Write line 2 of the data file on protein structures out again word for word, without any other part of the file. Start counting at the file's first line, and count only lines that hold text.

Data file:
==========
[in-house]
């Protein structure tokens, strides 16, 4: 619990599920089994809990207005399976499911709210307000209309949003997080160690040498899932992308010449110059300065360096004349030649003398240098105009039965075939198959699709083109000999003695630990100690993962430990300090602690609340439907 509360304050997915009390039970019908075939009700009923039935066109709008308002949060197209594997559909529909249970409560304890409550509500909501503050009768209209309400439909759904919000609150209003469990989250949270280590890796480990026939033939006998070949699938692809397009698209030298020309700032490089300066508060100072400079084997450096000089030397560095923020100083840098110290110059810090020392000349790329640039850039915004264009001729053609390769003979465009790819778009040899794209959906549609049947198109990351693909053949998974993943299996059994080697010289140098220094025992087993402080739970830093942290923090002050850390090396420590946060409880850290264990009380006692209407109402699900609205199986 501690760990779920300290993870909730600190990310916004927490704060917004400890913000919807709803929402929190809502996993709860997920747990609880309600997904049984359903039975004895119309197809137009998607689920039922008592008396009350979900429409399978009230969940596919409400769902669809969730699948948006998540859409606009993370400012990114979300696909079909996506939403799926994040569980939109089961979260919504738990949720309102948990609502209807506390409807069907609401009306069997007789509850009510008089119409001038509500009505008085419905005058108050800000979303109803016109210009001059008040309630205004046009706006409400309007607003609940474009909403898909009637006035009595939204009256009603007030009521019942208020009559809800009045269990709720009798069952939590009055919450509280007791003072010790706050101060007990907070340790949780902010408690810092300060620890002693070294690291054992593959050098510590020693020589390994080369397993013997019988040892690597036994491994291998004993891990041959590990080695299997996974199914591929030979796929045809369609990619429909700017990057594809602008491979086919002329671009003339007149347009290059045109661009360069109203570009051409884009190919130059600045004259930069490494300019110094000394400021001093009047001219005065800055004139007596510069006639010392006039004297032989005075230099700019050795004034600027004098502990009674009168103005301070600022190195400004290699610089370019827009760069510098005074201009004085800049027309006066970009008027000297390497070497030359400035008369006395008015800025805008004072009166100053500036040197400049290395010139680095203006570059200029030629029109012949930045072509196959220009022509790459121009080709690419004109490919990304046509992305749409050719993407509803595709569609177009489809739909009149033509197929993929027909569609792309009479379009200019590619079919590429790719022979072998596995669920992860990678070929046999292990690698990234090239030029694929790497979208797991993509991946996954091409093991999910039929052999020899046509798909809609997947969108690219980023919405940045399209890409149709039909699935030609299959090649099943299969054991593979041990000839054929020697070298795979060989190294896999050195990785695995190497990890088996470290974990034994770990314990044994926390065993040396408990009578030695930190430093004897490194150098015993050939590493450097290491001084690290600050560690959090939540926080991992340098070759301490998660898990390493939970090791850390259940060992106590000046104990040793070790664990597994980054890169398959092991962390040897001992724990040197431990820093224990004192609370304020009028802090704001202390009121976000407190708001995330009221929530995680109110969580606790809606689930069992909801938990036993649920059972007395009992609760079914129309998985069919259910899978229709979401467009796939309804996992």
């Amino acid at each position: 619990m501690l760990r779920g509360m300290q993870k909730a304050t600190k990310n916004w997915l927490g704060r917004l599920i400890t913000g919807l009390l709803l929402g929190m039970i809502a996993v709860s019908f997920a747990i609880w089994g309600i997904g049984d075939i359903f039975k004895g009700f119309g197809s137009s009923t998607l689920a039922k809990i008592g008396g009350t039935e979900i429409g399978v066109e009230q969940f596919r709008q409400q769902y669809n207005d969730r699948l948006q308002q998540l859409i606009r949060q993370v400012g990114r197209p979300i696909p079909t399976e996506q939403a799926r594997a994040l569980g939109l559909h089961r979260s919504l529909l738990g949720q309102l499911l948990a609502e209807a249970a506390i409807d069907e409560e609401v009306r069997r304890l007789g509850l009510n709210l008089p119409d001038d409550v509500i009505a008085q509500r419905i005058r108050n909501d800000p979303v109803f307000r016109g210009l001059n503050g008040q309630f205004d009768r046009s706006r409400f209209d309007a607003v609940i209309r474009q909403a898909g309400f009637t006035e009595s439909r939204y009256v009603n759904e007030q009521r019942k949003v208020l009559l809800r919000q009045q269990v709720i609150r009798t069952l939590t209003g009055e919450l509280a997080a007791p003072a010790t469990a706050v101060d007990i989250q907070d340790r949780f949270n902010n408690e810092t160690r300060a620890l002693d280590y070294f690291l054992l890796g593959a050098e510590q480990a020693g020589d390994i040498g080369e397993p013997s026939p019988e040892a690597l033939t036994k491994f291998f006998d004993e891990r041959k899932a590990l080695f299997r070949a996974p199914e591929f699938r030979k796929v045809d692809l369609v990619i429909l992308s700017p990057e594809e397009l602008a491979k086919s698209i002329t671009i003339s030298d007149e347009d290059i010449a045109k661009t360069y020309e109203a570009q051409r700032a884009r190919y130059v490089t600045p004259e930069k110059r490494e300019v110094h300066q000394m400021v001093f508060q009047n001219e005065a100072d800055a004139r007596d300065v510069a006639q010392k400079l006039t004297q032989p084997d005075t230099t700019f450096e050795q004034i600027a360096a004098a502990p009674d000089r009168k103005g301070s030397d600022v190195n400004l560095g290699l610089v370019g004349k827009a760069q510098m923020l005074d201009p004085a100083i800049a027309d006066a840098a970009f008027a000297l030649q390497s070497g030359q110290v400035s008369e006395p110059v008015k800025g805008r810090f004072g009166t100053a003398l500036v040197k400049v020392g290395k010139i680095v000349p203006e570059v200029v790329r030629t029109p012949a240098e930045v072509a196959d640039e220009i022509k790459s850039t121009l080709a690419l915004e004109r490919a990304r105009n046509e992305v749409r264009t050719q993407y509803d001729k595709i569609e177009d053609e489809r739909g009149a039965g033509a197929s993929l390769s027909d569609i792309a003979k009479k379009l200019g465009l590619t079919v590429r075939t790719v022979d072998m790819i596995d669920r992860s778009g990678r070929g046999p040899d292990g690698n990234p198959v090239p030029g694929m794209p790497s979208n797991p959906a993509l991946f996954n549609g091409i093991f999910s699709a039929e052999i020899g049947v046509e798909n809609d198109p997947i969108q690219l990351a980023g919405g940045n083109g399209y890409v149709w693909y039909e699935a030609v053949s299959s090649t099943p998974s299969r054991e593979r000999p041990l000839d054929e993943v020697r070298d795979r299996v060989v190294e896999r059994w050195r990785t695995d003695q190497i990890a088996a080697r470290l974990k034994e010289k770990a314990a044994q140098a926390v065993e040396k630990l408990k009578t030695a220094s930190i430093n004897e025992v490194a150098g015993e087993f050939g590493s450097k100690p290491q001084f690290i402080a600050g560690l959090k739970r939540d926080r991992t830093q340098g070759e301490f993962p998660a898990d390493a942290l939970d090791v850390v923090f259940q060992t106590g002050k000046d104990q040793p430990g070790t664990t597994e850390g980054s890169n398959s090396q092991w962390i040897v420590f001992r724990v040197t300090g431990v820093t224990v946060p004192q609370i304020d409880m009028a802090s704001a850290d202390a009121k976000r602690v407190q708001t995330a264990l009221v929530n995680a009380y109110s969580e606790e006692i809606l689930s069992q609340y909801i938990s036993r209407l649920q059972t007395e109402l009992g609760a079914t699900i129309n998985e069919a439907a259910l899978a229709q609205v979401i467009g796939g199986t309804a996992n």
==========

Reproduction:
């Protein structure tokens, strides 16, 4: 619990599920089994809990207005399976499911709210307000209309949003997080160690040498899932992308010449110059300065360096004349030649003398240098105009039965075939198959699709083109000999003695630990100690993962430990300090602690609340439907 509360304050997915009390039970019908075939009700009923039935066109709008308002949060197209594997559909529909249970409560304890409550509500909501503050009768209209309400439909759904919000609150209003469990989250949270280590890796480990026939033939006998070949699938692809397009698209030298020309700032490089300066508060100072400079084997450096000089030397560095923020100083840098110290110059810090020392000349790329640039850039915004264009001729053609390769003979465009790819778009040899794209959906549609049947198109990351693909053949998974993943299996059994080697010289140098220094025992087993402080739970830093942290923090002050850390090396420590946060409880850290264990009380006692209407109402699900609205199986 501690760990779920300290993870909730600190990310916004927490704060917004400890913000919807709803929402929190809502996993709860997920747990609880309600997904049984359903039975004895119309197809137009998607689920039922008592008396009350979900429409399978009230969940596919409400769902669809969730699948948006998540859409606009993370400012990114979300696909079909996506939403799926994040569980939109089961979260919504738990949720309102948990609502209807506390409807069907609401009306069997007789509850009510008089119409001038509500009505008085419905005058108050800000979303109803016109210009001059008040309630205004046009706006409400309007607003609940474009909403898909009637006035009595939204009256009603007030009521019942208020009559809800009045269990709720009798069952939590009055919450509280007791003072010790706050101060007990907070340790949780902010408690810092300060620890002693070294690291054992593959050098510590020693020589390994080369397993013997019988040892690597036994491994291998004993891990041959590990080695299997996974199914591929030979796929045809369609990619429909700017990057594809602008491979086919002329671009003339007149347009290059045109661009360069109203570009051409884009190919130059600045004259930069490494300019110094000394400021001093009047001219005065800055004139007596510069006639010392006039004297032989005075230099700019050795004034600027004098502990009674009168103005301070600022190195400004290699610089370019827009760069510098005074201009004085800049027309006066970009008027000297390497070497030359400035008369006395008015800025805008004072009166100053500036040197400049290395010139680095203006570059200029030629029109012949930045072509196959220009022509790459121009080709690419004109490919990304046509992305749409050719993407509803595709569609177009489809739909009149033509197929993929027909569609792309009479379009200019590619079919590429790719022979072998596995669920992860990678070929046999292990690698990234090239030029694929790497979208797991993509991946996954091409093991999910039929052999020899046509798909809609997947969108690219980023919405940045399209890409149709039909699935030609299959090649099943299969054991593979041990000839054929020697070298795979060989190294896999050195990785695995190497990890088996470290974990034994770990314990044994926390065993040396408990009578030695930190430093004897490194150098015993050939590493450097290491001084690290600050560690959090939540926080991992340098070759301490998660898990390493939970090791850390259940060992106590000046104990040793070790664990597994980054890169398959092991962390040897001992724990040197431990820093224990004192609370304020009028802090704001202390009121976000407190708001995330009221929530995680109110969580606790809606689930069992909801938990036993649920059972007395009992609760079914129309998985069919259910899978229709979401467009796939309804996992």